INVESTING: Interest on CDs slides, leaving some investors scrambling to find safe havensBut now, 12-month CDs are coming due, and risk-averse investors have a problem: Where should they put the money when CDs are paying so little?
By: Gail MarksJarvis, Chicago Tribune
In September, the rush was on. With financial goliaths collapsing and the nation's financial leaders warning Congress of grave consequences, investors grabbed money and ran for the closest bank with FDIC-protected certificates of deposit. The idea was to safeguard money fast, think about options later.
But now, 12-month CDs are coming due, and risk-averse investors have a problem: Where should they put the money when CDs are paying so little?
Last year, investors could have safety and find CDs paying close to 5 percent. This year, many 12-month CDs are paying less than 2 percent and even five-year CDs aren't likely to pay much above 3 percent.
Martha Pomerantz, portfolio manager with wealth-management firm Lowry Hill in Minneapolis, has been trying to talk individuals into moving some of the cash they will not need for living expenses into stocks. She said many large-company stocks are attractive, despite a sharp climb in the market. Relying on 2 percent or 3 percent interest in CDs and Treasury bonds is going to be a failed long-term strategy for people who need growth, Pomerantz said. But watching the problems last year has scarred some people, and they can't stomach the stock market.
Kraig Kast, managing trustee of Atherton Trust in San Diego, said he is using CDs for ultraconservative investors. For those who want to protect their money, he puts 35 percent into one- or two-year CDs, 45 percent in U.S. Treasury bonds and 20 percent in corporate bonds from large firms that make necessities consumers use even in a recession.
For the CDs, Kast searches for small, family-owned banks with a long history of conservative practices and little exposure to commercial real estate loans. He then divides money among various regions.
Safe choices are important for investors with holdings exceeding the usual $250,000 limit on FDIC insurance. Check a bank's health at Bankrate.com; click on "bank ratings."
As Kast becomes more certain about a recovery, he said he will invest some of the corporate bond money in strong industrial company bonds for a higher yield. Cautious investors should stick with bonds rated no lower than A; AA or AAA are preferable.
To be less tied to today's low rates in CDs and Treasuries, Pomerantz suggests creating a five-year ladder of securities that mature at different times. Such a ladder would include five CDs, so an investor would have the opportunity to exchange a low-interest CD for a higher-paying one if interest rates go up.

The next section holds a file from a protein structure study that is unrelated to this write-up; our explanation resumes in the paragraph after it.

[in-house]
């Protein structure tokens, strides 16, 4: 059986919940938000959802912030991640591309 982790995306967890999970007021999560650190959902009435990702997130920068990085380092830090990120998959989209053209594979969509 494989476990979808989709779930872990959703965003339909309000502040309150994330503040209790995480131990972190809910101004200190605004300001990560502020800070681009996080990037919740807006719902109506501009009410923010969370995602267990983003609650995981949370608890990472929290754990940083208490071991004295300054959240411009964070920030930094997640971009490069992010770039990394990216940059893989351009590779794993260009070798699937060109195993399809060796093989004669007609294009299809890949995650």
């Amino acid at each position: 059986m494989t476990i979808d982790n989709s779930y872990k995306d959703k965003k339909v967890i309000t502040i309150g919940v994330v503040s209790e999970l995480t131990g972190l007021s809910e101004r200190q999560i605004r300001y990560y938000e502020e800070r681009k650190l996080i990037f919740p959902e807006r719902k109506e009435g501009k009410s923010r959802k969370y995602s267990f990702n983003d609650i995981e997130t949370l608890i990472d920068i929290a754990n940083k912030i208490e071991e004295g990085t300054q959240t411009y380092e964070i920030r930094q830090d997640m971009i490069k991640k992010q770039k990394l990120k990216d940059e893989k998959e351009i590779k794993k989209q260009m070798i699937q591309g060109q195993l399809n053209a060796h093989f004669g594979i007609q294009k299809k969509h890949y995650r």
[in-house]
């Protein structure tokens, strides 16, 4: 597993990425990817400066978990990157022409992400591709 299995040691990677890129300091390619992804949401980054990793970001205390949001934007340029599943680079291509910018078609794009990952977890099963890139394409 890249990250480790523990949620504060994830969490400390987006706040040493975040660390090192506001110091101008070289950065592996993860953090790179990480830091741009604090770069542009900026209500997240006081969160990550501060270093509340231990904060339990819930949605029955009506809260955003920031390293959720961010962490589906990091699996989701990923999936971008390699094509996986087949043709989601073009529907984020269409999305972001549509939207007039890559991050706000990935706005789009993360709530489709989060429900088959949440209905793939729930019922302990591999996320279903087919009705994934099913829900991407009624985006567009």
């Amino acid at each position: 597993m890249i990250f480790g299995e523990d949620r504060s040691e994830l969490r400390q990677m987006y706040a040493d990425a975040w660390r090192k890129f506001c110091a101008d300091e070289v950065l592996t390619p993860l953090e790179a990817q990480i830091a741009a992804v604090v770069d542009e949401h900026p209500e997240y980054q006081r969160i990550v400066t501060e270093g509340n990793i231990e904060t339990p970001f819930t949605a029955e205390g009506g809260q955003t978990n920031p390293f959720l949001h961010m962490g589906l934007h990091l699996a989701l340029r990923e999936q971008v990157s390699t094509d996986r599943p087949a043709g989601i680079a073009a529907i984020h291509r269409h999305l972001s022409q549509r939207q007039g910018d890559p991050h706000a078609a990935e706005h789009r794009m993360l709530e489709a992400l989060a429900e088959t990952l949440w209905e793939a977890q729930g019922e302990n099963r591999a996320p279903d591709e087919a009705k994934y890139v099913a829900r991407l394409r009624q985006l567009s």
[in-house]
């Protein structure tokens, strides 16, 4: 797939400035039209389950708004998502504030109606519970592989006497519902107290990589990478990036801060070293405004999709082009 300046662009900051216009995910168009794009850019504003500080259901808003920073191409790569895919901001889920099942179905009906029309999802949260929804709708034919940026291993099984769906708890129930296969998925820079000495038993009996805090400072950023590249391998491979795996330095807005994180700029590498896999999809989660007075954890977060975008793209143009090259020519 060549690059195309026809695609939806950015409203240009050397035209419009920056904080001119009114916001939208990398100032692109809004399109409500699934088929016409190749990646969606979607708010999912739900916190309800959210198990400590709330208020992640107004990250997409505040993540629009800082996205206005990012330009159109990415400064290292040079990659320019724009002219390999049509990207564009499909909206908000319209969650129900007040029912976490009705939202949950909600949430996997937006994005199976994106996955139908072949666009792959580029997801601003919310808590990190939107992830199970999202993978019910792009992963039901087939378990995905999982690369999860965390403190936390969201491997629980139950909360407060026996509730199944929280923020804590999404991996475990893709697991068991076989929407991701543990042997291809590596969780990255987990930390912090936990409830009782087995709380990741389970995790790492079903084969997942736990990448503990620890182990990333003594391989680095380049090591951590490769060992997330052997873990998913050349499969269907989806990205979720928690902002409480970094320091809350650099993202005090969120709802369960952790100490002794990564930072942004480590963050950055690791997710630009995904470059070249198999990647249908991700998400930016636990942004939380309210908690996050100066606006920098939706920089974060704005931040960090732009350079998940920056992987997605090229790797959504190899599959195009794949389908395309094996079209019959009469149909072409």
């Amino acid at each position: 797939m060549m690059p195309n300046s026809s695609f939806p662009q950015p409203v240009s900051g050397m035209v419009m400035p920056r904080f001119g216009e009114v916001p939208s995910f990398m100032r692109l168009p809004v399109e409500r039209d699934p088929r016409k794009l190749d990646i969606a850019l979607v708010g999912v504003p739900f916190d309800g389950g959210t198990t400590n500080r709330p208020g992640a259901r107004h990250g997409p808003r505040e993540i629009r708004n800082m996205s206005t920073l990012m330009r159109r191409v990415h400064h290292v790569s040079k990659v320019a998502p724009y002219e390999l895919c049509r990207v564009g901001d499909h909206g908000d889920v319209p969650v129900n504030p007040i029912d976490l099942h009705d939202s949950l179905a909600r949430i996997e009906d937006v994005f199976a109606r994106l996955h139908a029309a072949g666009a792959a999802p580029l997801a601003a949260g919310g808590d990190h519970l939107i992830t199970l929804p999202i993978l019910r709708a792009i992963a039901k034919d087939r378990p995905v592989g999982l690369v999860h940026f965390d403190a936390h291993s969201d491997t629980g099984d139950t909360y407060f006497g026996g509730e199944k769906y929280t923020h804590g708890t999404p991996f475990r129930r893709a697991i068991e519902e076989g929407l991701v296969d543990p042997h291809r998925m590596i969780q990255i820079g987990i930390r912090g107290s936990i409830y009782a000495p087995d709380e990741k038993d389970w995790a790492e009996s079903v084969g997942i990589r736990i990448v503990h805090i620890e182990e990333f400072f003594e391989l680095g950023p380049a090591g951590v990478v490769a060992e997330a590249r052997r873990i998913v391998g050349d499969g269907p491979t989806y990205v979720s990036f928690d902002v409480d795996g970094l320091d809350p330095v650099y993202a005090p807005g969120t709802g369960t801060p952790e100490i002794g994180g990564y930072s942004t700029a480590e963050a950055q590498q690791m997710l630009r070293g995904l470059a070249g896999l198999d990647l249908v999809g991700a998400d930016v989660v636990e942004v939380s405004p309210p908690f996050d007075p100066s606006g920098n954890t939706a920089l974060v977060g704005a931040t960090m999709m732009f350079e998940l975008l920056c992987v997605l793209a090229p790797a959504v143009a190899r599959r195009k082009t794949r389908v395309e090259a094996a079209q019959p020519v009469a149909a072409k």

Here's a possibility:
A five-year CD yielding 3.3 percent.
Four-year, 3 percent.
Three-year, 2.7 percent.
Two-year, 2.3 percent.
One-year, 1.7 percent.
This is not a time to lock up low-interest bond investments for many years, said William Dennehy, senior fixed-income portfolio manager at Northern Trust. Rather he suggests conservative investors hold bonds that will mature in about five years or less.
To provide diversity in portfolios and some extra yield, Northern Trust short-term government bond fund manager Daniel Personette holds mostly Treasuries but adds government-supported mortgage-backed securities and Fannie Mae and Freddie Mac debt securities, known as agencies.
With government backing, these are safe investments now. But some backing is set to expire at the end of this year, and questions remain about what to do about Fannie and Freddie.
Personette said investors could become reluctant buyers of agencies and mortgage-backed securities as changes play out, but he sees no evidence of that. If investors become skittish, that could affect the value of the bonds and bond funds invested in them.
Bond funds — even with the safest bonds — can drop in value if interest rates climb, but Personette said that's less likely in a short-term bond fund that stays away from bonds that mature in more than five years.
To protect against inflation, Dennehy suggests Treasury inflation-protected securities, known as TIPS. These bonds, sold by the Treasury, are backed by the government and designed to pay more interest when inflation rises. Adjustments are made to the bonds every six months based on inflation.
Gail MarksJarvis is a personal finance columnist for the Chicago Tribune and author of "Saving for Retirement Without Living Like a Pauper or Winning the Lottery." Readers may send her e-mail at email@example.com.